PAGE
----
About: Benzene is a research topic. Over the lifetime, 19747 publications have been published within this topic receiving 340878 citations. The topic is also known as: C6H6 & annulene.
Papers published on a yearly basis
TL;DR: In this paper, the authors used 13C and 1H NMR spectra of graphite oxide derivatives to confirm the assignment of the 70 ppm line to C−OH groups and allow them to propose a new structural model for graphite oxides.
Abstract: Graphite oxide (GO) and its derivatives have been studied using 13C and 1H NMR. NMR spectra of GO derivatives confirm the assignment of the 70 ppm line to C−OH groups and allow us to propose a new structural model for GO. Thus we assign the 60 ppm line to epoxide groups (1,2-ethers) and not to 1,3-ethers, as suggested earlier, and the 130 ppm line to aromatic entities and conjugated double bonds. GO contains two kinds of regions: aromatic regions with unoxidized benzene rings and regions with aliphatic six-membered rings. The relative size of the two regions depends on the degree of oxidation. The carbon grid is nearly flat; only the carbons attached to OH groups have a slightly distorted tetrahedral configuration, resulting in some wrinkling of the layers. The formation of phenol (or aromatic diol) groups during deoxygenation indicates that the epoxide and the C−OH groups are very close to one another. The distribution of functional groups in every oxidized aromatic ring need not be identical, and both ...
TL;DR: In this paper, it was shown that the partial pressures of the reacting substances appeared to influence the reaction rate, and a formula depicting this influence was derived, which may be interpreted by assuming two successive reactions, namely the reaction between the aromatic and the oxygen on the surface, and the re-oxidation of the partly reduced surface by means of oxygen.
Abstract: Summary All technically interesting reactions carried out with vanadium oxide catalysts are marked by their highly exothermic character, which forms an impediment to the investigation of the kinetics of these processes. In the present study use was made of a fluid bed, in which the temperature is uniform. The oxidation of the following substances: benzene, toluene, naphthalene, and anthracene has been studied. The partial pressures of the reacting substances were varied to the greatest possible extent. Both reaction components appeared to influence the reaction rate. A formula depicting this influence is derived. This formula may be interpreted by assuming two successive reactions, namely the reaction between the aromatic and the oxygen on the surface, and the re-oxidation of the partly reduced surface by means of oxygen. The formula may be reduced to an equation by which also the data on the oxidation of sulphur dioxide by means of vanadium oxide catalysts found in the literature are well described. Using kinetic data it is possible to determine the optimum temperature distribution in a fixed bed reactor used for the oxidation of sulphur dioxide and to make calculations of the ratio between the amounts of catalyst to be used in the various stages of a multiple-stage reactor. The results of these calculations have been compared with practical experience.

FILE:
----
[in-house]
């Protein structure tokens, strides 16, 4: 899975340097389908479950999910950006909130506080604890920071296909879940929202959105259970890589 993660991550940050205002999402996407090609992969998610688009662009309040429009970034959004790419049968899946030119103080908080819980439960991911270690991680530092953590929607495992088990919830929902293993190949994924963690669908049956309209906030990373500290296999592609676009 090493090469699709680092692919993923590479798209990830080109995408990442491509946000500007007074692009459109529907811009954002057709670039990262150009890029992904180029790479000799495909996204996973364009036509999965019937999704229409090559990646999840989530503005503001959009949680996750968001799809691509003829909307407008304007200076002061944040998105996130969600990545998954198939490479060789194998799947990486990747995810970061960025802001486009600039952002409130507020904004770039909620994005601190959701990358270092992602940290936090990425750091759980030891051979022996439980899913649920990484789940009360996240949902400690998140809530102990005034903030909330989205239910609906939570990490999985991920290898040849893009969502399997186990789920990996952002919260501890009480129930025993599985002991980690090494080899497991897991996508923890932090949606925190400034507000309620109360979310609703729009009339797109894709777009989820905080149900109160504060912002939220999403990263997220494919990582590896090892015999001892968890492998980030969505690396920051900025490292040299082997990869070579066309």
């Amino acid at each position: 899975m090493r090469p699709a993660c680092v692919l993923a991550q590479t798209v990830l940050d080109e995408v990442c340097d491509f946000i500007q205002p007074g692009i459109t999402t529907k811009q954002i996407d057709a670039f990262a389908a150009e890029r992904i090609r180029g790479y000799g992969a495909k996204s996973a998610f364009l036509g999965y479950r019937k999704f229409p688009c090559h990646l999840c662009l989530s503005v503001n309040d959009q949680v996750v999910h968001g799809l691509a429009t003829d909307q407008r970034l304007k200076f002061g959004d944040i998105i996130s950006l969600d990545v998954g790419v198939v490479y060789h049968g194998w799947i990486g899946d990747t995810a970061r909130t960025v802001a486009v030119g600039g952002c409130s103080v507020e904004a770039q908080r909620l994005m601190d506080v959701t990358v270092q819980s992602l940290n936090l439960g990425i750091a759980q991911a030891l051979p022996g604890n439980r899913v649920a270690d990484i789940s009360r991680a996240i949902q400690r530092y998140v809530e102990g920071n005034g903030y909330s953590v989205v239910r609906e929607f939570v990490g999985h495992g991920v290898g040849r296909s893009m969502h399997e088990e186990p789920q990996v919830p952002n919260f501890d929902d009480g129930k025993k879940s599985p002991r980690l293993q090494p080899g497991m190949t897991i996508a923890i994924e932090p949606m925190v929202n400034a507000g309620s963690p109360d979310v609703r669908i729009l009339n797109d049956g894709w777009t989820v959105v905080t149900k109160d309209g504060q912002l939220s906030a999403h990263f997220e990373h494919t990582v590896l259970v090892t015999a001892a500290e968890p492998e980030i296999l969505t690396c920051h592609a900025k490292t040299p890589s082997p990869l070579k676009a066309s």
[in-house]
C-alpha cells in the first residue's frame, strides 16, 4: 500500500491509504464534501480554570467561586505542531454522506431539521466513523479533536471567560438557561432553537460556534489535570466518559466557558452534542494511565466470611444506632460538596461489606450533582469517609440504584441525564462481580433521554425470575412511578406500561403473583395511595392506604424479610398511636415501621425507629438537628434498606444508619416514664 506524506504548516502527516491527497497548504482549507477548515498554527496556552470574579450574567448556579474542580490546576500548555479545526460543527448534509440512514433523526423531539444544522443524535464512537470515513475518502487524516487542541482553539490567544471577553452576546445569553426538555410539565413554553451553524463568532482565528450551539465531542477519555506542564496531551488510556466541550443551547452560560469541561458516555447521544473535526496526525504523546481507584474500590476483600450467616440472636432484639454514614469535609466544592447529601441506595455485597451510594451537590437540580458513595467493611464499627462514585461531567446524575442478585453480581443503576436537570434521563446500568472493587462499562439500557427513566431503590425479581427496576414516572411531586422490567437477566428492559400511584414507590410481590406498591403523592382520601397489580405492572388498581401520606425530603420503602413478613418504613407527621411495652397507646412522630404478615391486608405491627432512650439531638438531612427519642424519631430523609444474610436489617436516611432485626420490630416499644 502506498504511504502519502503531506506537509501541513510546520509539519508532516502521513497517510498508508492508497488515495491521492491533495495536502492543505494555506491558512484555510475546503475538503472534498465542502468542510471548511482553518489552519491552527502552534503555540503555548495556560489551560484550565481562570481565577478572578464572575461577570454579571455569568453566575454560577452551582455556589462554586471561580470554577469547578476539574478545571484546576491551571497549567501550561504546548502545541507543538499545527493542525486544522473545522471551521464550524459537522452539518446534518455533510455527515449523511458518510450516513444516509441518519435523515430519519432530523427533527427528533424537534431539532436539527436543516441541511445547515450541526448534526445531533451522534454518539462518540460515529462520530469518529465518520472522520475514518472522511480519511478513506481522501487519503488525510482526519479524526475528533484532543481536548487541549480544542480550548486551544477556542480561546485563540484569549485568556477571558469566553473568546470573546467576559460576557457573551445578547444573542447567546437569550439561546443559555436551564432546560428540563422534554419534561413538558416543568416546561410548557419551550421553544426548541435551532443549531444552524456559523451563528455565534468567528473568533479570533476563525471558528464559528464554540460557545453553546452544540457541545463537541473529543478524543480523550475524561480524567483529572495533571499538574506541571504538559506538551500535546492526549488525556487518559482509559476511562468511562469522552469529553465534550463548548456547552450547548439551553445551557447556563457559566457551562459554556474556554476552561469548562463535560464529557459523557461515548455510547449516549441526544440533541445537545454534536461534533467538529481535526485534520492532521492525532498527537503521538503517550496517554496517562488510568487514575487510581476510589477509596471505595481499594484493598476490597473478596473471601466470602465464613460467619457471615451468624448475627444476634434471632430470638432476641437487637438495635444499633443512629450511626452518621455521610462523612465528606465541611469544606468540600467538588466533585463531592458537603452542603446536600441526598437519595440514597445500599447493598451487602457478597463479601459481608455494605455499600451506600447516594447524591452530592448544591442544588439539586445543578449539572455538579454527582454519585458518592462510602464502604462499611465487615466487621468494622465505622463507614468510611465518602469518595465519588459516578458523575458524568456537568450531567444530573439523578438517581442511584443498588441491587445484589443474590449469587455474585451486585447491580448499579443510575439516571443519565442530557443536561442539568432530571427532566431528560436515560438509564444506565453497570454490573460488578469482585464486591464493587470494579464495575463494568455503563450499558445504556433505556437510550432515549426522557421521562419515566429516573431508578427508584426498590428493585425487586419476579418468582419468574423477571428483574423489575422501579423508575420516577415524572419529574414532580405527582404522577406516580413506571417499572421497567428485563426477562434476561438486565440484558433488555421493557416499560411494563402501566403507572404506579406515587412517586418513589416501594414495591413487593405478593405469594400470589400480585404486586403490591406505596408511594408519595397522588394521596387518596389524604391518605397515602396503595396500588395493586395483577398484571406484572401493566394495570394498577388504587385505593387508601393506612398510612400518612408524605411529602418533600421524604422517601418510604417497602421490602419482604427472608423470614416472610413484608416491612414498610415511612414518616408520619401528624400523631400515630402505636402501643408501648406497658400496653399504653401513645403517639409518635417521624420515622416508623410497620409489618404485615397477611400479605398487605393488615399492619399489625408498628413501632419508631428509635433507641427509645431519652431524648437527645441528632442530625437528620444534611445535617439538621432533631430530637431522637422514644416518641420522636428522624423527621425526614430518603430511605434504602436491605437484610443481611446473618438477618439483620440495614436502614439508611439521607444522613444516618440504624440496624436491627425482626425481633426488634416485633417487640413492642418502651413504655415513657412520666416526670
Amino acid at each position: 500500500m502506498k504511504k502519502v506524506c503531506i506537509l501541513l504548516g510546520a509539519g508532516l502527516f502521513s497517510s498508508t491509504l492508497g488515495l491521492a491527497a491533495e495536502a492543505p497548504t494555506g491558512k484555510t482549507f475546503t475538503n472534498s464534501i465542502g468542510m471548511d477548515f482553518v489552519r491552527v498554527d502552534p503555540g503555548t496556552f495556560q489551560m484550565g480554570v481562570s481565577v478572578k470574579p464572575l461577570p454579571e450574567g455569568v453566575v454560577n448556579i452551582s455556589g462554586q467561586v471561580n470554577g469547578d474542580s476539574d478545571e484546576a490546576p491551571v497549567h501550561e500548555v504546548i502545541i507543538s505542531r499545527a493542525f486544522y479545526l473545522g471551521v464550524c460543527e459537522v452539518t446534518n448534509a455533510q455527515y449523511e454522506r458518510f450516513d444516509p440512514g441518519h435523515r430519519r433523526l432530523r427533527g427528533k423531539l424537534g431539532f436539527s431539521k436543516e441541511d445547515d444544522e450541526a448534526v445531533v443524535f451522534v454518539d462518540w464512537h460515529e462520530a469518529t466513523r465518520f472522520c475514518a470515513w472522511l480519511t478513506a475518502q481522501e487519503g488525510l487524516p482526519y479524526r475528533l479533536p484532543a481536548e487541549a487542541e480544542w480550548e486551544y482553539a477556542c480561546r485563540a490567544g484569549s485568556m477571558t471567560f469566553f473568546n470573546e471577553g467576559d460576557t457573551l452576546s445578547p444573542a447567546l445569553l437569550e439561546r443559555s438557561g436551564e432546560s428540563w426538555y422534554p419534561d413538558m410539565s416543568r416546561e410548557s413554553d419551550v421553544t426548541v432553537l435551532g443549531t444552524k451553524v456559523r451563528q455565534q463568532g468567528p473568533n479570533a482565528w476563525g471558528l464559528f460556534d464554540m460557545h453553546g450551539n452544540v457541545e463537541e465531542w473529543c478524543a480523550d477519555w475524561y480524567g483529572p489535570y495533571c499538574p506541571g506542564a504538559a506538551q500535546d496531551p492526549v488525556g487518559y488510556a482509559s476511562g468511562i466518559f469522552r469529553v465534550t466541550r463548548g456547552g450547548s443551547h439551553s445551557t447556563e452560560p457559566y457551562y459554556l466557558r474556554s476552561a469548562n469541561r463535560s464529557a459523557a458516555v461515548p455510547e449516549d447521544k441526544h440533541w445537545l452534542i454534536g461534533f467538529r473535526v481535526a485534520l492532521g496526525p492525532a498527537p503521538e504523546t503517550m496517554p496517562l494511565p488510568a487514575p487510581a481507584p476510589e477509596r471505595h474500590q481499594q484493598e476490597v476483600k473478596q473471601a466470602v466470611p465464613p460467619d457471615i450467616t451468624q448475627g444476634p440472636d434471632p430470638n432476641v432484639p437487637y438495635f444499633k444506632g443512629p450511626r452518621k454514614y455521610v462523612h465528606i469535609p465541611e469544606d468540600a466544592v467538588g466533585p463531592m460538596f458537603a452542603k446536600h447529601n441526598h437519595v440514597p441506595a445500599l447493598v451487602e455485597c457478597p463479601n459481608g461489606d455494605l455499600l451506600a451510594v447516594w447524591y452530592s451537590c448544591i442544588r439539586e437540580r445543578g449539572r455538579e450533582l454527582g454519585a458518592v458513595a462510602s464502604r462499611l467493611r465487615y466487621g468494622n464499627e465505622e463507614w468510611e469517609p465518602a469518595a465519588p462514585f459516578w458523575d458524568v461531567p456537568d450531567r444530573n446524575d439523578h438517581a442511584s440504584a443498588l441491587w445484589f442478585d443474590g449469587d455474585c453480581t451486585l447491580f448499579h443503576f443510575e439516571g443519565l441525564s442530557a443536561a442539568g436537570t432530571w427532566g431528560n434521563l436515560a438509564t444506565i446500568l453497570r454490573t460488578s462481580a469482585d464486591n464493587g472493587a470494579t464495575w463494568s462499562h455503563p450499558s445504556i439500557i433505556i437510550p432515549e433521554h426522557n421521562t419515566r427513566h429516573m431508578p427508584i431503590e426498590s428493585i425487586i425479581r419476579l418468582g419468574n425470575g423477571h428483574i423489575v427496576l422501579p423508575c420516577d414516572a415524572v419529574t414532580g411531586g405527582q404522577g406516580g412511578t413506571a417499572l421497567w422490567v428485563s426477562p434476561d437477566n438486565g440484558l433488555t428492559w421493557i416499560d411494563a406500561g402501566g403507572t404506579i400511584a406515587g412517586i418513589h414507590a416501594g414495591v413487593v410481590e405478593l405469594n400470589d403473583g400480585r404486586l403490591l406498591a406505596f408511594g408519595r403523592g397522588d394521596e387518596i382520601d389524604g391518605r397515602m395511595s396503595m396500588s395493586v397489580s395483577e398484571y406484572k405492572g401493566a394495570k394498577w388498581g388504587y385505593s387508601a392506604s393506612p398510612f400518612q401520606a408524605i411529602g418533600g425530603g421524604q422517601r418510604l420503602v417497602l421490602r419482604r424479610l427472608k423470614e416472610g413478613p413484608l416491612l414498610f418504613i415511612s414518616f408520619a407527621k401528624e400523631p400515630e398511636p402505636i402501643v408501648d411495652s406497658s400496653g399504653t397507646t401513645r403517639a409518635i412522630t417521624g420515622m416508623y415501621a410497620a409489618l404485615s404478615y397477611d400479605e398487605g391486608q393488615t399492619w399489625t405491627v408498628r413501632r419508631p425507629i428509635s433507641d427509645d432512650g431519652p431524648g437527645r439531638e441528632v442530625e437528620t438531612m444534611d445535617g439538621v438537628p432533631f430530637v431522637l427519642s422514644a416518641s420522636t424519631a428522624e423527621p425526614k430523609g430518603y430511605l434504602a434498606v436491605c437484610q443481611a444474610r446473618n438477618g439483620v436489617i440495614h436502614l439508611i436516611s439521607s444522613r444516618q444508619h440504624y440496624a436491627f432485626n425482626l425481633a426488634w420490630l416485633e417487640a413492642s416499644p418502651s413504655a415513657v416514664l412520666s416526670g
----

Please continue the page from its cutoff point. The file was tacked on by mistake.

TL;DR: The use of metal phthalocyanines as catalysts for the oxidation of organic compounds has been described in the literature as mentioned in this paper, and a number of these reports were tested as cathode catalysts in fuel cells.
Abstract: THE use of metal phthalocyanines as catalysts for the oxidation of organic compounds has been described in the literature. A number of papers by C. Paquot have reported the catalytic activity of the nickel phthalo-cyanine in the oxidation of long-chain fatty acids and their esters1, saturated ketones2, benzene hydrocarbons such as toluene and ethylbenzene3, cyclohexane hydrocarbons4, and pinene5. In addition, M. Baldwin reported the oxidation of olefins, principally isobutylene, by copper phthalocyanine supported on pumice6. A. Cook7 described the activity of iron phthalocyanine for the catalytic decomposition of hydrogen peroxide. A slow degradation of the catalyst was observed which was ascribed to a complex formed between the peroxide and the phthalocyanine. On the basis of these reports, a number of phthalocyanines were tested as cathode catalysts in fuel cells.
TL;DR: The catalytic properties of the metal-organic framework compound Cu 3 (BTC) 2 (H 2 O) 3 ǫ x H 2 O (BTC=benzene 1,3,5-tricarboxylate) were explored in this article.
Abstract: The catalytic properties of the metal-organic framework compound Cu 3 (BTC) 2 (H 2 O) 3 · x H 2 O (BTC=benzene 1,3,5-tricarboxylate) were explored. Cu 2 O-free powder samples of Cu 3 (BTC) 2 (H 2 O) 3 · x H 2 O were obtained using an improved synthesis at 393 K under hydrothermal conditions. The microporous material has a high specific pore volume of 0.41 cm 3 g −1 and a pore diameter of 10.7 A (Horvath-Kawazoe). Removal of the three copper-bound water molecules allows to access the Lewis acid copper sites. The exchange of coordinated water by substrates or solvent molecules is recognized from the color change of the compound. For chemisorbed benzaldehyde, the IR stretching frequency ν (CO) is decreased from 1702 to 1687 cm −1 . The chemisorption results in an activation of benzaldehyde for the liquid phase cyanosilylation with a reasonable yield of 50–60% after 72 h (313 K) and a high selectivity. Filtration experiments demonstrate that the reaction mechanism is heterogeneous. Coordinating solvents such as THF completely block the Lewis acid sites of the catalyst. Solvents such as CH 2 Cl 2 or higher reaction temperatures (353 K) cause decomposition of the catalyst.
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